Brian Wilson Says He'll Be Ready for Opener - NBC Bay Area

Brian Wilson Says He'll Be Ready for Opener



    Brian Wilson, who suffered an oblique strain over the weekend, doesn't think that the injury, originally slated to force him out for an "indefinite period," will prevent him from pitching in the Giants' season opener on the 31st.

    Or at least, according to what Wilson said on Monday, he could throw a baseball right now but just doesn't want to risk further injury. (Which doesn't exactly mean the same thing, but, hey, it's Brian Wilson. What did you expect?)

    "If you're asking me if I could throw today, the answer is yes," Wilson told Henry Schulman of the San Francisco Chronicle. "But there's no point throwing today on March 21 in the scheme of things. That's not what we're preparing for. The last thing I want to do is get three more appearances in (in spring training), which don't mean a whole lot. The worst thing that can happen is a tear, which is not worth missing the entire season for."

    Wilson also made an analogy -- "It's like trying to be a public speaker with strep throat. You can speak but what's the point?" -- that doesn't really provide any reasonable information about his injury.

    And he dropped some sarcasm about his presence on the roster -- "As far as making the team, there's a good chance I'll be there. I'll be dressing. Timmy will be starting. If they call me, I'll be warming up." -- that, again, doesn't provide any worthwhile information that should make Giants' fans feel better.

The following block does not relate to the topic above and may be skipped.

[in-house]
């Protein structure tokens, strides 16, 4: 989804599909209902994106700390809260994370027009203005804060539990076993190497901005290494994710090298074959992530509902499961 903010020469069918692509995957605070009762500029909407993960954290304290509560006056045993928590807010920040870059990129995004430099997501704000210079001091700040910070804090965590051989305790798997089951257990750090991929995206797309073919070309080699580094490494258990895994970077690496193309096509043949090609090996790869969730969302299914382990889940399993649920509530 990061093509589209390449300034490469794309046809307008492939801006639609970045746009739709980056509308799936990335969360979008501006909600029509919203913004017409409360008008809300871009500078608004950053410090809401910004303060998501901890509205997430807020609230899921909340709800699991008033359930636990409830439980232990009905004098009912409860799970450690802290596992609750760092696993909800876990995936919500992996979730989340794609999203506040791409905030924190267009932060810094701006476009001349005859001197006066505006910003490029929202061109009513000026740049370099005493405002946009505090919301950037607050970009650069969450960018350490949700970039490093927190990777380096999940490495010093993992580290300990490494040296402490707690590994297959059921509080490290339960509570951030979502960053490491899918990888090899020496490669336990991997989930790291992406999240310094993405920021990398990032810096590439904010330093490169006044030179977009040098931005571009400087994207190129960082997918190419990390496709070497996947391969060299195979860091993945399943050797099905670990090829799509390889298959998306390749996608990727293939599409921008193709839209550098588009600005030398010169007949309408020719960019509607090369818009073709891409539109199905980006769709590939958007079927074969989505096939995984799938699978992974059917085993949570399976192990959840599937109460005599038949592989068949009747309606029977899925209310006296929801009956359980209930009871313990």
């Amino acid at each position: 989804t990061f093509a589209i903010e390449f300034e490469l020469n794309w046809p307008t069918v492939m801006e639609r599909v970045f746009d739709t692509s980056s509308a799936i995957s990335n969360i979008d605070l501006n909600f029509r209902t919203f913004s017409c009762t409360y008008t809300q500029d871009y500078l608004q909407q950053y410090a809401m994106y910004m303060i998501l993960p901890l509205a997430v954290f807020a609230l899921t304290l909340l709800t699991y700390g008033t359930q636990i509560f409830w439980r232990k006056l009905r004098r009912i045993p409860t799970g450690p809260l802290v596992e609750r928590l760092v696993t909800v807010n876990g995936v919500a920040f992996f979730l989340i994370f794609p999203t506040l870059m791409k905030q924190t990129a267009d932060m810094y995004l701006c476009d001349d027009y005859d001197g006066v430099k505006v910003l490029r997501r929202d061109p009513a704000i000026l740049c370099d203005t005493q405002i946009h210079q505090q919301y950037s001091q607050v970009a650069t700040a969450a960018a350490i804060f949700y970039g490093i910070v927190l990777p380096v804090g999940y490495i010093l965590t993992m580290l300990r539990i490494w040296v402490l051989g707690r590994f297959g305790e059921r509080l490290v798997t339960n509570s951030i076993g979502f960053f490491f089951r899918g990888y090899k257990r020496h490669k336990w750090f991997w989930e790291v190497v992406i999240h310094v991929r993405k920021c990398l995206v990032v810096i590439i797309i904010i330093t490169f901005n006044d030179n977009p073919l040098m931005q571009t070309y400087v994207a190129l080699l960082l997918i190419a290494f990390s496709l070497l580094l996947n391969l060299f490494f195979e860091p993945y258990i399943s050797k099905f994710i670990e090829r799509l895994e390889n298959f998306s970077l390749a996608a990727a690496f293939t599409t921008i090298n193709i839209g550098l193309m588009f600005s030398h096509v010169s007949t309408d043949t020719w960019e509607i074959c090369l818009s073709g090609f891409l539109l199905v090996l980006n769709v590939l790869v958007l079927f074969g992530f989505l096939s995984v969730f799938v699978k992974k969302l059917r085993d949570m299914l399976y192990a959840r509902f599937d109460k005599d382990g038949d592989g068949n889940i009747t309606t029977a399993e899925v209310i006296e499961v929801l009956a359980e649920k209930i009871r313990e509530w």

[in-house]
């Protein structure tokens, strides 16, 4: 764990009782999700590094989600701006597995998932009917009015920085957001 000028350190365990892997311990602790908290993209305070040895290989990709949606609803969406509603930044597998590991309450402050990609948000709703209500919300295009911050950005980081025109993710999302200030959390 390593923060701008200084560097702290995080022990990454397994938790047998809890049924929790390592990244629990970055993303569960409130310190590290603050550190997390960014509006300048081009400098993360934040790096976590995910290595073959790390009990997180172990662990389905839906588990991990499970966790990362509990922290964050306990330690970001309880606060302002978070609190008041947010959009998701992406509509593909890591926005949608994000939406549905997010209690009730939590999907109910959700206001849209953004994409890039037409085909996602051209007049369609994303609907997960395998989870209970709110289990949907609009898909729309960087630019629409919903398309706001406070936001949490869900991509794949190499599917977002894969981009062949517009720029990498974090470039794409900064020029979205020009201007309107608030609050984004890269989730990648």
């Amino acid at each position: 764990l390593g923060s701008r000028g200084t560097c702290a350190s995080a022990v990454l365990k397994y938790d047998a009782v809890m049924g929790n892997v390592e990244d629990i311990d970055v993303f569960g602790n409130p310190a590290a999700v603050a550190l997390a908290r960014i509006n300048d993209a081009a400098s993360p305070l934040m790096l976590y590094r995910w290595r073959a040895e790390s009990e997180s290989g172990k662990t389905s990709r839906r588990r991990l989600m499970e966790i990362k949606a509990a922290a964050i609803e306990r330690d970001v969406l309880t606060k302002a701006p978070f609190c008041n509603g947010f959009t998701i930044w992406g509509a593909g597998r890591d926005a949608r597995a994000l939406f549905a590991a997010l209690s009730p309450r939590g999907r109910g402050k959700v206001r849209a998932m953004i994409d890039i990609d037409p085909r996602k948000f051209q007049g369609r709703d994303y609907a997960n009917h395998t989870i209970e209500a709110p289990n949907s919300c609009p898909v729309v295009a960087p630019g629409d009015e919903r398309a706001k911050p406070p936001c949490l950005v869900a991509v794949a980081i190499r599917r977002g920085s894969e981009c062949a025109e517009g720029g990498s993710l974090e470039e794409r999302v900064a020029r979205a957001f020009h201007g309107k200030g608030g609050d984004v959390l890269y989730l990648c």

The reality of Wilson's situation is this: he has a strained oblique muscle, and there's no logical process that gets him on the field before he's properly healed. The Giants are coming off a World Series-winning season and Wilson is coming off an absolute monster (1.81 ERA, 1.28 WHIP, 48 saves) of a season.

    Rushing him back onto the mound just so he can pitch by the time the season starts makes little-to-no sense from either his or the team's perspective.

    Unless of course the point of getting him in the bullpen is to keep him as far away from Charlie Sheen -- lest we forget, the two have been kicking it in the off-season -- as possible. Then the potential downside (awesome Vatican assassinations, Major League III getting green-lit) vastly outweighs the simple nightmare that is a season-ending injury.